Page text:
Koch’s next three chapters explore how these lessons on providence that Protestants had so thoroughly absorbed came to frame the social and intellectual imaginary in which they engaged science, medicine, and philosophy in their pursuit of benevolent activities concerning health and social welfare. The third chapter demonstrates how Calvinists, Wesleyans, and Pietists all engaged scientific and medical thought and practice, asserting in various ways the importance of the soul and spiritual life in human health and flourishing. They selectively embraced medical advances such as smallpox inoculation as providential means to alleviate sickness and affliction while supporting Christian evangelization. Her fourth chapter explores how the language of providence intertwined with that of enlightened benevolence and nationalism in the period of the Early Republic, giving transcendent meaning not only to the application of medical treatment during public health crises such as Philadelphia’s yellow fever epidemic of 1793 but also providing providential comfort when treatment reached its limits. It also informed powerful nationalist impulses, often expressed through missionary activity at home and abroad, as well as reform. The final chapter turns to the expression of providential thought in eighteenth-century writing, debate, and medical practice on maternity, a powerful subject of scientific and medical inquiry as well as a central concept of emerging republican ideology. Here again, Koch demonstrates how thoroughly the concept of providence shaped debates over midwifery versus physician attendance at childbirth, lactation, breastfeeding, and infant care, and the larger providential purpose of motherhood in the cultivation of “virtue, loyalty, and civilization.”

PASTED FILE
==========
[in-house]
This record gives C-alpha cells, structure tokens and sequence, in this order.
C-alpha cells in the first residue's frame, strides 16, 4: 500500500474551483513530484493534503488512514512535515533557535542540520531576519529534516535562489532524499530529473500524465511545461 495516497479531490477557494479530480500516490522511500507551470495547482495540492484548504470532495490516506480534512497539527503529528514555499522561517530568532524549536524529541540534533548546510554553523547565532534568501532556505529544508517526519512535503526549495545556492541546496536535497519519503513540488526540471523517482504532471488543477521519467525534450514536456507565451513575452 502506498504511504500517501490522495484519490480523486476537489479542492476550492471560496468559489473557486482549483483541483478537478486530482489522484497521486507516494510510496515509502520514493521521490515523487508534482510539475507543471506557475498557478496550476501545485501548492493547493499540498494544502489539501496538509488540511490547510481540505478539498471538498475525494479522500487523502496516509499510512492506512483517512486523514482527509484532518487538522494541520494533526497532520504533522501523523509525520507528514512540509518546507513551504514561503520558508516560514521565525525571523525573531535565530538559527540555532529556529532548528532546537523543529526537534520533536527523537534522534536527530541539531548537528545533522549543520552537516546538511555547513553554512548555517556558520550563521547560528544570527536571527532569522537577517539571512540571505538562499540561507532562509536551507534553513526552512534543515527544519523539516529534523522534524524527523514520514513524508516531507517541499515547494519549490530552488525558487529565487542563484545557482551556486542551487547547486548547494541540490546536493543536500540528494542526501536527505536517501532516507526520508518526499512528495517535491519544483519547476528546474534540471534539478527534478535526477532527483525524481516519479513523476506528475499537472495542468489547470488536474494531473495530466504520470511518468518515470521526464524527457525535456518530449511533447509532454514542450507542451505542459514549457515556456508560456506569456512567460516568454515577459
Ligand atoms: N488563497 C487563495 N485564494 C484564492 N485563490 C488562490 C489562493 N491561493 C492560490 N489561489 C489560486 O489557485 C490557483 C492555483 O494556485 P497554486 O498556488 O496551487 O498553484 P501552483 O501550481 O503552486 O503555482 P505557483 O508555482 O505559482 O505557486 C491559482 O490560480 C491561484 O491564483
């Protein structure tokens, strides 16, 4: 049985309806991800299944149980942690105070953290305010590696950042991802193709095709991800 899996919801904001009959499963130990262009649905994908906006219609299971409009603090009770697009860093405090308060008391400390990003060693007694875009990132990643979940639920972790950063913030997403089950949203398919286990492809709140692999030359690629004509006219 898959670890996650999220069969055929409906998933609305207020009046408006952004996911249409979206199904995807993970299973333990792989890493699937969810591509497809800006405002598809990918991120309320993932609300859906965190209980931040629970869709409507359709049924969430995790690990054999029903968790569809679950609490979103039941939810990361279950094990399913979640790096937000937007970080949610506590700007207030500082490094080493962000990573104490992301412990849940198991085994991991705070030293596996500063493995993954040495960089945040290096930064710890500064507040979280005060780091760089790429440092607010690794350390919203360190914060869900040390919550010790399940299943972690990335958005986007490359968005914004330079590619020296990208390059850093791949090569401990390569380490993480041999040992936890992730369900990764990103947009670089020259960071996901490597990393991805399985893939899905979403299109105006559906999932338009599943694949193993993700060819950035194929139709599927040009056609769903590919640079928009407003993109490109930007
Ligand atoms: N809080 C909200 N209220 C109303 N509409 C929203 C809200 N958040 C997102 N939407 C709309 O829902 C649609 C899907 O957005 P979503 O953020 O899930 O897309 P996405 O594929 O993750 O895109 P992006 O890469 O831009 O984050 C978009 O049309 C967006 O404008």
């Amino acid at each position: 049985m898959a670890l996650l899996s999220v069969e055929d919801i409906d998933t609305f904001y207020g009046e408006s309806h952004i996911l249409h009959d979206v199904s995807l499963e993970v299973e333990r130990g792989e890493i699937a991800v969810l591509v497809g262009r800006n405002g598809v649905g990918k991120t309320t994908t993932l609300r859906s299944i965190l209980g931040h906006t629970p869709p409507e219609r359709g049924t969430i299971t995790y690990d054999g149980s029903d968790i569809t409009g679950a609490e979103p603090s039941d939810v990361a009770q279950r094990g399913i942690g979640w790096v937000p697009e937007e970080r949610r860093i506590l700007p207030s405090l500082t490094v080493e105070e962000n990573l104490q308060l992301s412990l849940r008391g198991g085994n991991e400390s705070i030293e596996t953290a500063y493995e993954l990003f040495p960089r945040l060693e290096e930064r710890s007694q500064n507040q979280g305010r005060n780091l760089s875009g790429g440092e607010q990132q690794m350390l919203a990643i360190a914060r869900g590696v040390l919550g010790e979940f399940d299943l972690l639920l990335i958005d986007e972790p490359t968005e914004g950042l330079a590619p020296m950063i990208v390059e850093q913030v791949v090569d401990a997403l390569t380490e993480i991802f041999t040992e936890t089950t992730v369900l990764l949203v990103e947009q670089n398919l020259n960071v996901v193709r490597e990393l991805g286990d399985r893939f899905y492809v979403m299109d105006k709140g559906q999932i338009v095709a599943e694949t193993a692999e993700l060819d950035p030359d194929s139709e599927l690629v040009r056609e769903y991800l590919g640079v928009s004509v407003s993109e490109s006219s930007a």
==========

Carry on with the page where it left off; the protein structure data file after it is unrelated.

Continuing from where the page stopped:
The Course of God’s Providence is a model of thorough scholarship crafted by a historian practiced in the art of identifying long-neglected sources of eighteenth-century thought and experience, listening carefully and sensitively to what they have to say about their thoughts and experiences, and organizing her findings into a faithful, persuasive exposition. Philippa Koch not only teaches her readers something new and profound about the mental and spiritual world of early America, but she also deals a crucial blow to the claim that eighteenth-scientific thought mounted any serious challenge to providential belief in that period. In fact, she demonstrates exactly the opposite. In her telling, the eighteenth-century providential imaginary thoroughly absorbed and shaped scientific endeavors in the fields she explores.

The Course of God’s Providence also serves as a powerful reminder of the ongoing relevance of providential thought to twenty-first century experience. The yellow fever epidemic of 1793 turns out not to be so foreign to modern experience. If anything, the limits of scientific control are more visible and more globally consequential in the age of SARS-CoV-2 than ever before. To be sure, any effort to explain such events in providential terms is no less vexed now than were similar attempts in the eighteenth century. Even so, the pastoral dimension of providential thought is as capable of providing comfort to twenty-first century believers as to their eighteenth-century forebears. Eighteenth-century providentialists such as Cotton Mather and Samuel Urlsperger still have something to teach us today.

Cite this article
Timothy D. Hall, “The Course of God’s Providence: Religion, Health, and the Body in Early America”, Christian Scholar’s Review, 51:3 , 412-414

Timothy D. Hall

Samford University
Timothy D. Hall, Department of History, Samford University